The U.S. suffers from lower levels of relative social mobility than other comparable nations. In particular, the American income distribution has a ‘”sticky bottom”: in other words, people born poor are more likely to remain poor as adults. Forty-two percent of U.S. adults born into the bottom fifth of the income distribution remain there as adults, compared to 25% in Denmark and 30% in the UK.
While the first two of the president’s goals—strengthening and expanding the middle class—rely mainly on successful economic policy, the third—opening up the middle class by promoting upward intergenerational relative mobility—is principally a social policy challenge. The cornerstones of a concerted effort to improve relative mobility are:
First, supporting successful family formation and parenting. Having kids later in life, in a stable relationship, and with a degree of economic security makes a world of difference to life chances. Good parenting also matters for mobility, as forthcoming research from the Center on Children and Families demonstrates. There are well-evaluated parenting programs, including Nurse Family Partnership and HIPPY, that can help struggling parents do a better job. Misplaced concerns about a “nanny state” should not prevent greater investment in the army of pre-K educators currently deployed in the U.S.: parents.
Second, ensuring wider access to formal high-quality pre-K education. The administration’s drive to support pre-K for poorer families is squarely aimed at closing the opportunity gap that opens up before children get on the first bus to elementary school. There are legitimate concerns about quality assurance, especially following disappointing evaluations of Head Start. Poor-quality pre-K education should be called what it really is: childcare. This has real value in terms of labor market opportunities for parents, especially single moms—but not for improving the educational prospects of their children. An opportunity agenda demands quality pre-K, not childcare.
Third, reforms to school financing and governance aimed explicitly at closing the gap between the worst and best schools. Many of the current initiatives, including Race to the Top, have this goal. These programs would be improved by an additional emphasis on non-cognitive skills—in other words, character—alongside the current focus on cognitive test scores. But in the longer-term, reforms to the skewed U.S. school financing system will also be required.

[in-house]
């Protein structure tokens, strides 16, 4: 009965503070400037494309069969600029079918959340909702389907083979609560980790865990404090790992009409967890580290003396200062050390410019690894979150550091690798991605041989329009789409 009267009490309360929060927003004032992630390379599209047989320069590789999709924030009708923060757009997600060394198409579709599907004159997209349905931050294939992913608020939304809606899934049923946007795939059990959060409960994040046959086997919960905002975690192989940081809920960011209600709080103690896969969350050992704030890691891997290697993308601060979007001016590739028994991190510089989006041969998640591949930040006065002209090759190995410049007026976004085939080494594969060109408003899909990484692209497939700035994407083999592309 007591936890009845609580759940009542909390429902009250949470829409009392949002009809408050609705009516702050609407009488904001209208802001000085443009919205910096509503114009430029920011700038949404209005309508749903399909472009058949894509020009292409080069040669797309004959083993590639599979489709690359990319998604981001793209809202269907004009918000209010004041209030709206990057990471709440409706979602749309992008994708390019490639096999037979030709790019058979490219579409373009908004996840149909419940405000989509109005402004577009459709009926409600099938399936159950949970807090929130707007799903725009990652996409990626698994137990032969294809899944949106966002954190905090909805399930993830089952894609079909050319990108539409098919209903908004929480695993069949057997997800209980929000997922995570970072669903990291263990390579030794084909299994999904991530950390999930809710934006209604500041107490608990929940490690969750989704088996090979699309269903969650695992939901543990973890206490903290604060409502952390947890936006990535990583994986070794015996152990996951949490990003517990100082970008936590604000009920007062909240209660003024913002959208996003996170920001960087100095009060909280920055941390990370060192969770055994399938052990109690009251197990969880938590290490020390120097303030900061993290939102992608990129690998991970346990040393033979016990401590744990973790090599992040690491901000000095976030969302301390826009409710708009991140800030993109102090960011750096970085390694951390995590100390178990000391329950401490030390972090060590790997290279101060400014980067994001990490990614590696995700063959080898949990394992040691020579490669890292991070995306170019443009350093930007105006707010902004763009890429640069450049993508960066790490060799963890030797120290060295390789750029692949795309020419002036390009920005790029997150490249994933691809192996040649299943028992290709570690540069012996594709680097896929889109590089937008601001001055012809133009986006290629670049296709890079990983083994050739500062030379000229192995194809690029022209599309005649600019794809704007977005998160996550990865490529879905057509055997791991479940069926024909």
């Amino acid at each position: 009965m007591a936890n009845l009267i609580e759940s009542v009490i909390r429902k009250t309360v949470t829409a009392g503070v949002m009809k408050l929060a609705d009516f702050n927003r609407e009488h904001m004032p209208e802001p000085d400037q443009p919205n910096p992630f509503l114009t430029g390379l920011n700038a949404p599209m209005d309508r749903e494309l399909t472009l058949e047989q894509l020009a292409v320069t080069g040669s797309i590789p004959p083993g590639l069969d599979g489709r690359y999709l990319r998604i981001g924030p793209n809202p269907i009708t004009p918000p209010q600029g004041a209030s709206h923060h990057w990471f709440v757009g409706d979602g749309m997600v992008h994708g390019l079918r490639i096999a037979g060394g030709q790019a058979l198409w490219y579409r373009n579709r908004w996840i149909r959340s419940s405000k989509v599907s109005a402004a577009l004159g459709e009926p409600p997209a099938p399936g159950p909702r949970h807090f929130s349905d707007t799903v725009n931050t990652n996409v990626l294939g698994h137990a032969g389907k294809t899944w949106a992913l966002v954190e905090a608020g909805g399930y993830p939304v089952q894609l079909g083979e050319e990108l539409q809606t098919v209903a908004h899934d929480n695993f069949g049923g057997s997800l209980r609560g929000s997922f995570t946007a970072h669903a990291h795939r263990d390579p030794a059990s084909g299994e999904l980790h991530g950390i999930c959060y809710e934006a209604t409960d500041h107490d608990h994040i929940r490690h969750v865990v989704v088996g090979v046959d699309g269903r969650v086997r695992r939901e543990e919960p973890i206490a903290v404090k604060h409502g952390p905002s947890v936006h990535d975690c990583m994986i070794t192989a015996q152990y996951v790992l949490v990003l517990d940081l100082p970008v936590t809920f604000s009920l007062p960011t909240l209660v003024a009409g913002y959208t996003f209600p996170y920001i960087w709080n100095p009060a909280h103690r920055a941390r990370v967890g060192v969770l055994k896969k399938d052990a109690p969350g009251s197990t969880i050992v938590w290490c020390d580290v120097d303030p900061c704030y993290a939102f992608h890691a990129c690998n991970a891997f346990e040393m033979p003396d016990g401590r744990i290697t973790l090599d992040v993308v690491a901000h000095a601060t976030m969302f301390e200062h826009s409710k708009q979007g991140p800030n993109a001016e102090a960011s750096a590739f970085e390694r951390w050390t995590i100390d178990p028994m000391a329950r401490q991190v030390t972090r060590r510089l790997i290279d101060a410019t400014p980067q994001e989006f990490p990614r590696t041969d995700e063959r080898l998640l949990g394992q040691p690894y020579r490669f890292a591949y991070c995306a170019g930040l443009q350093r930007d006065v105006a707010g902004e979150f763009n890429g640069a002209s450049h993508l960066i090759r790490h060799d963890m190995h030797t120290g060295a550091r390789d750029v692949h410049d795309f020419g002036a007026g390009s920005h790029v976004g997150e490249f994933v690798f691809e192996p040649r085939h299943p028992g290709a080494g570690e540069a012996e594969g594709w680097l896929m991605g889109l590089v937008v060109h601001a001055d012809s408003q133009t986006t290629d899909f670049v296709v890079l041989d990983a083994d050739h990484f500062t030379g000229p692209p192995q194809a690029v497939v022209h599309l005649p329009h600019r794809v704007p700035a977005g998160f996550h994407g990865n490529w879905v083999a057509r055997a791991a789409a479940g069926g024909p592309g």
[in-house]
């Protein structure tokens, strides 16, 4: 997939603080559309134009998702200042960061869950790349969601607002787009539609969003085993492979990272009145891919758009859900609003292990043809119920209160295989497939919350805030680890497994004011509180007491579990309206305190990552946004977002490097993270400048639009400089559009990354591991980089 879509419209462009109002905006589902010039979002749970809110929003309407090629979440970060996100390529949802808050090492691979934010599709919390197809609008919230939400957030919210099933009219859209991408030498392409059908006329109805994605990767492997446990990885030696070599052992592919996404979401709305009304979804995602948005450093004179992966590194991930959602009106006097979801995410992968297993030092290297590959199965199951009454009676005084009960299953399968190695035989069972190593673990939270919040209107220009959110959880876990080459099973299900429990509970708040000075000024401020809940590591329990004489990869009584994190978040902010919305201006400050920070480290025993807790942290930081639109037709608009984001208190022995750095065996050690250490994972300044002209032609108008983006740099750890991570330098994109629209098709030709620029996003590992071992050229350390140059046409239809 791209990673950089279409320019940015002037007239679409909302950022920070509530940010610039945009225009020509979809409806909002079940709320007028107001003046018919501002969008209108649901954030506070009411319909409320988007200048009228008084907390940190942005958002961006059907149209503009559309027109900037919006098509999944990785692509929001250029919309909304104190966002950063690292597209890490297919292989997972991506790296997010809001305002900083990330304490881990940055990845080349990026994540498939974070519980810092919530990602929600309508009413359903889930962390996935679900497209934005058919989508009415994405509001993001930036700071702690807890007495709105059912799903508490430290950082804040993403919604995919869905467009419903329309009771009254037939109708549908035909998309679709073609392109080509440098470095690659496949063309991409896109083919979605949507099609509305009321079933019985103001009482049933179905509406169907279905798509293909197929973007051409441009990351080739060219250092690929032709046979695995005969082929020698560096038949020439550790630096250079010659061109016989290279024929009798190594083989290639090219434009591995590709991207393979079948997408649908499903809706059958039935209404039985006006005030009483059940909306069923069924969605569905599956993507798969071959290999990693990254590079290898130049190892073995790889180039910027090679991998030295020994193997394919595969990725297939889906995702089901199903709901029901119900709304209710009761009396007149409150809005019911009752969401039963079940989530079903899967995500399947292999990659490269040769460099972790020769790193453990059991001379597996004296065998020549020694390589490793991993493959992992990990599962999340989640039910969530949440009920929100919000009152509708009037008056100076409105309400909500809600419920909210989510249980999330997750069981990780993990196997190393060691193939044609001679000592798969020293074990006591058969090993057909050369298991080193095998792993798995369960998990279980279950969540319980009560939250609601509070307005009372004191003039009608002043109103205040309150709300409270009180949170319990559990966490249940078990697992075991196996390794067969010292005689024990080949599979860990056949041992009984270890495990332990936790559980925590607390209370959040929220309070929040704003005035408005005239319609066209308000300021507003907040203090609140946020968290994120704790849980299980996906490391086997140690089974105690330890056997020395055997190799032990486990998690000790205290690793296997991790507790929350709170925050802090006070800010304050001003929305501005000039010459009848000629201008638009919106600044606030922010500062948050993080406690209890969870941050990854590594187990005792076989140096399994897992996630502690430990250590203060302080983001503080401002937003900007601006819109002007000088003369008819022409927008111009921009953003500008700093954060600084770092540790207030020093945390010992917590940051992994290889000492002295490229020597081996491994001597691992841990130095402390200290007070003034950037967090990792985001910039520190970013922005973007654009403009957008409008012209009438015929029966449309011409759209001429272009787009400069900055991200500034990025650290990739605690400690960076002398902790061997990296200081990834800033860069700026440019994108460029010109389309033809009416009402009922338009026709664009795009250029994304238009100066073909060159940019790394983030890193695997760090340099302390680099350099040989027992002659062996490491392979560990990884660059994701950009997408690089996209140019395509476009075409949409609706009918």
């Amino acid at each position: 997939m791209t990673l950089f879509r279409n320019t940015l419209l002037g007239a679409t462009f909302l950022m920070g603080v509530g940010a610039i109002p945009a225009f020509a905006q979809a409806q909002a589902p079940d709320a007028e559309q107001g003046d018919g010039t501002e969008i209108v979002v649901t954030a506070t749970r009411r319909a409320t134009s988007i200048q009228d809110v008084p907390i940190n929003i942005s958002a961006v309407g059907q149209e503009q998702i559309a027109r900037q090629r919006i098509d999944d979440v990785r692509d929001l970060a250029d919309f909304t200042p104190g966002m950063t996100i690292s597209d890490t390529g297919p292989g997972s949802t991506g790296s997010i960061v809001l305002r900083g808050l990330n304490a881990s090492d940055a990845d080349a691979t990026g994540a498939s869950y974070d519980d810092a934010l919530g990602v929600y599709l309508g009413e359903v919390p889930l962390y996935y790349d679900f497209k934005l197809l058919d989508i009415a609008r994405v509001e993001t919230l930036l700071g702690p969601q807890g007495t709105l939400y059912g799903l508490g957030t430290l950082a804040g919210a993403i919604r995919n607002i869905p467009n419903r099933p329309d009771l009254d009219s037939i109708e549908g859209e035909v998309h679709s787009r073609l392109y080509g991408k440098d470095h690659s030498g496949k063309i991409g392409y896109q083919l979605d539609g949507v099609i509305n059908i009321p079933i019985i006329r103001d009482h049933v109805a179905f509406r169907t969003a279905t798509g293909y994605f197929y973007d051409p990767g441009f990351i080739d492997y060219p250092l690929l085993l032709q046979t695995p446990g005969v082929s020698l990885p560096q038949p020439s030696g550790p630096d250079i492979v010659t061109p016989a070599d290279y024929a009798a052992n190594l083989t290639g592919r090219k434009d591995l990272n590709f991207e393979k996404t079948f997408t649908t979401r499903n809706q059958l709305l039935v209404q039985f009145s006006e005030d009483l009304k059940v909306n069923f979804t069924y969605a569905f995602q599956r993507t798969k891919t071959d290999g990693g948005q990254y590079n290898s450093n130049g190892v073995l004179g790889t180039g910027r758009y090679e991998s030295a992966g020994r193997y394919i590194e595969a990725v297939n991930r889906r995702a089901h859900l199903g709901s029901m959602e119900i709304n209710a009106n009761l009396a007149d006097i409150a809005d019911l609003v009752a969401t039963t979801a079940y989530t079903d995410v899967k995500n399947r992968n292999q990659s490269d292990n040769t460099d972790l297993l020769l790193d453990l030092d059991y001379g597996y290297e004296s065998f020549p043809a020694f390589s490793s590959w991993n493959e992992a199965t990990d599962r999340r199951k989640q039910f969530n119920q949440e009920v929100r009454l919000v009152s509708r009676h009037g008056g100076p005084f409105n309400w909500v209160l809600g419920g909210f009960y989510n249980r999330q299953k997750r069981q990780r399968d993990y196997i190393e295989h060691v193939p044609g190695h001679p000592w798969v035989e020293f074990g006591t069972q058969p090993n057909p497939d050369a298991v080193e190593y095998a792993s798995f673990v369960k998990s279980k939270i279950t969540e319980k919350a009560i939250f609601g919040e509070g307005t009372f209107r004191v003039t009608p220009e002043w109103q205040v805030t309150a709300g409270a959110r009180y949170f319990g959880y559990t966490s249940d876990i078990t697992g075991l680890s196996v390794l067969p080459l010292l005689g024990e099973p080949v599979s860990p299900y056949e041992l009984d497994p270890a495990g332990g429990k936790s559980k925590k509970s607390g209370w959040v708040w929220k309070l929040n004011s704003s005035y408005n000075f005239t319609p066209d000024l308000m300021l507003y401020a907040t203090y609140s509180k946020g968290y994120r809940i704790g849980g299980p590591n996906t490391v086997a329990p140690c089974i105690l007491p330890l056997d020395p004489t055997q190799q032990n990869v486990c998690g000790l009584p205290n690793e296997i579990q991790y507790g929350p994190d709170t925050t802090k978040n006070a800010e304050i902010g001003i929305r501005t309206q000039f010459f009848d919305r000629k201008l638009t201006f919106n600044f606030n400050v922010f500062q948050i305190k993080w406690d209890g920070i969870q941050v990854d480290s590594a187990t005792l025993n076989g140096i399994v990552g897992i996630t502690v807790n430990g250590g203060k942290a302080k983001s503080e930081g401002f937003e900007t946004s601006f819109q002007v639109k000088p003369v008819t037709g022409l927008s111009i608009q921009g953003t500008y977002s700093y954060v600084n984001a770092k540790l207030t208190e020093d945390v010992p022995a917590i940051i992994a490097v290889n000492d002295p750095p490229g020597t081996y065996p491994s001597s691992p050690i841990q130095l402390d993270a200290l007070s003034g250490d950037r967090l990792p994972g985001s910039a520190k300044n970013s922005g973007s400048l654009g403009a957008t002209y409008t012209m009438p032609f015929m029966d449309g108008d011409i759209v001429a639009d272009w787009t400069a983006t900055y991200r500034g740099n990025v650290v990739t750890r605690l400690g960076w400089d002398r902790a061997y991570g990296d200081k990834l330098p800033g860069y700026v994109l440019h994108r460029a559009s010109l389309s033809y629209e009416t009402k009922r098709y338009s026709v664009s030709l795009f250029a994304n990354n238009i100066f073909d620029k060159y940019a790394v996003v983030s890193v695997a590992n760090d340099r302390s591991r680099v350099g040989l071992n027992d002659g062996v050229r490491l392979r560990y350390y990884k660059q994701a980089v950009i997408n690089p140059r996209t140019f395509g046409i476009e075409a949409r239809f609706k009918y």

Last, but not least, greater efforts must be made to open up higher education—especially elite colleges—to poorer teenagers. College remains a ticket to the middle class. But too few poorer young people make the journey. Containing the cost of student debt is important for reducing the cost of living for graduates: but that is not the main obstacle for entering college in the first place. There are cost-effective ways to increase application rates to good colleges from bright, poor kids, as a recent Hamilton Project report makes clear.
Crucially, in all these areas the central policy goal is not to raise overall standards—important though that is for other reasons—but to close the gap between those born into poor and non-poor households.
We need a stronger, bigger middle class. But we need a more open middle class too: one into which more of our poorest children can climb. Economic growth alone won’t automatically build ladders from poverty into the middle class. Concerted, consistent social policy intervention is also required. The president sounds convinced. But is he convincing enough to win over his political opponents? Let’s hope so.